Last Week: Interest Rates held mostly steady, while global equities advanced modestly this week. US oil prices, Gold and the US Dollar traded higher. The yield on the US 10-year Treasury note was steady near 1.75%, while 1-month LIBOR traded higher to .5340% from .5279% a week ago.
The few pieces of economic data released last week were decidedly mixed, making it unlikely that the Fed will be dissuaded from nudging interest rates higher at its December meeting.
While it is early in the Q3 corporate earnings season, the first round of reports suggest that the earnings recession of the past four quarters may be finally coming to an end, with the S&P 500 Index earnings expected to eke out a 0.5% advance this quarter. Revenues are also expected to rebound, but by a modest 2.5%.
In international news last week, the Chinese economy continued to grow at an annual rate of 6.7% in the third quarter, unchanged from the prior two quarters. It seems that the Chinese economy and markets have stabilized after turbulence in late 2015 and early this year, but most believe that most of the economic growth the government is touting is driven by an unsustainable, government-driven surge in corporate credit.
This Week: The week ahead is front-loaded with comments from Fed officials and back-loaded with important economic data, both of which will continue to support a December Fed rate hike, now being given a 70% probability by markets.
On the speaker front, most of the Fed officials on tap have subscribed to a December hike, to varying degrees. We’re not expecting any surprise comments to the contrary.
On the data front, the spotlight will be Friday’s release of US Q3 GDP, which should show a healthy 3.0% increase, a 2-year high. Such a number would show that US economic growth is finally gaining momentum after a five-quarter deceleration from 3.3% in Q1 2015 to a paltry 1.3% in Q2 2016. A 3.0% number on Friday would also set the stage for economic growth this year coming very close to, or exceeding, the Fed’s official forecast – an essential element for additional interest rate hikes next year. Consumers are expected to be the driving contributor to most of the gains, as corporates have pulled back from any meaningful CapEx or inventory replenishment so far this year.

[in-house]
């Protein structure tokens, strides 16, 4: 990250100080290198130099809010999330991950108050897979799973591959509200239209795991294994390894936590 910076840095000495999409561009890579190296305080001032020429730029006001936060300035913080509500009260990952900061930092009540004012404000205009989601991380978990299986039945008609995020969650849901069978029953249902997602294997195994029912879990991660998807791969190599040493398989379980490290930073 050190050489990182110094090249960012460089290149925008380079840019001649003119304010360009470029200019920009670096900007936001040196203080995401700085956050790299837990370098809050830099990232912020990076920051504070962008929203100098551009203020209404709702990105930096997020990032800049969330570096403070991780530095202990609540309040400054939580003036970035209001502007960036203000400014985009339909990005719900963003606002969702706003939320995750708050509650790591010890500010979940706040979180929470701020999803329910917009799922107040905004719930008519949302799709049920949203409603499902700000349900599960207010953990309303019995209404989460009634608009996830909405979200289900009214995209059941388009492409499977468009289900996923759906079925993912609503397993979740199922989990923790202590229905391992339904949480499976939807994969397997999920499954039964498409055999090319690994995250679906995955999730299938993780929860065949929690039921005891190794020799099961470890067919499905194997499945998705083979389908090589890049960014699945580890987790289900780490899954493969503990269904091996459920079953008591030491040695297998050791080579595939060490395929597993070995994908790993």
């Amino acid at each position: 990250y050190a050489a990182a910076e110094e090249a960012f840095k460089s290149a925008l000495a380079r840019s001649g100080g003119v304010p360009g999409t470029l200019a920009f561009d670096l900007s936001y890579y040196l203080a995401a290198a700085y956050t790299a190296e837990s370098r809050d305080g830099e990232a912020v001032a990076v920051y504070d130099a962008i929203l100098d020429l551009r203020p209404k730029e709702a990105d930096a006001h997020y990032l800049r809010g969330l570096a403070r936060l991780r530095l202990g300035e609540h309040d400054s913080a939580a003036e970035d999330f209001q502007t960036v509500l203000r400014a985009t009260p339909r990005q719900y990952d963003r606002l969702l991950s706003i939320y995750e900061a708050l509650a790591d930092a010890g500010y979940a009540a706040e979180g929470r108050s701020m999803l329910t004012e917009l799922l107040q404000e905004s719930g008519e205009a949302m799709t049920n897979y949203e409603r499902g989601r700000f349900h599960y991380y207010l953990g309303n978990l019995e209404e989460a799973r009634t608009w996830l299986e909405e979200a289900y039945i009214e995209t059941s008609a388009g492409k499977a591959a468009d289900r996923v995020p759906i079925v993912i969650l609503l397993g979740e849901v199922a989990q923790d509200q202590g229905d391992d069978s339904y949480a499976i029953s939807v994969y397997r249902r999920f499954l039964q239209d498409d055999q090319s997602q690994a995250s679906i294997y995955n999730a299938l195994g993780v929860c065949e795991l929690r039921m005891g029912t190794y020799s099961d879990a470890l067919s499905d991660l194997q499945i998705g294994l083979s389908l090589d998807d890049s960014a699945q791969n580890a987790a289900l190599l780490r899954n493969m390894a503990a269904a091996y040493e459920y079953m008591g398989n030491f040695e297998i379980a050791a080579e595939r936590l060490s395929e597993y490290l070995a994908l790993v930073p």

Other important releases on Housing, Consumer Confidence, Durable Goods purchases and employment should paint a healthy economic picture, if not sharply so.
Take-Away: This week’s data provides the first official gauges on how the US economy has performed in Q3, and the consensus is that we’re doing the best we’ve done all year. Should such a belief manifest into reality, the market’s focus will quickly shift to next month, where the calendar is full of important economic data, the presidential election and the first jobs report of Q4.
We continue to believe the stage is set for a December interest rate hike, and that it will take several data or event driven negative surprises to deter Fed policy makers from hiking. In the near term, the uncertainty of the outcome of the Presidential election is causing the Fed to assess how the resulting new fiscal policies will affect the economic outlook and how it should respond.
Current Interest Rates:
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LIBOR Futures (where the market expects LIBOR to go in the future):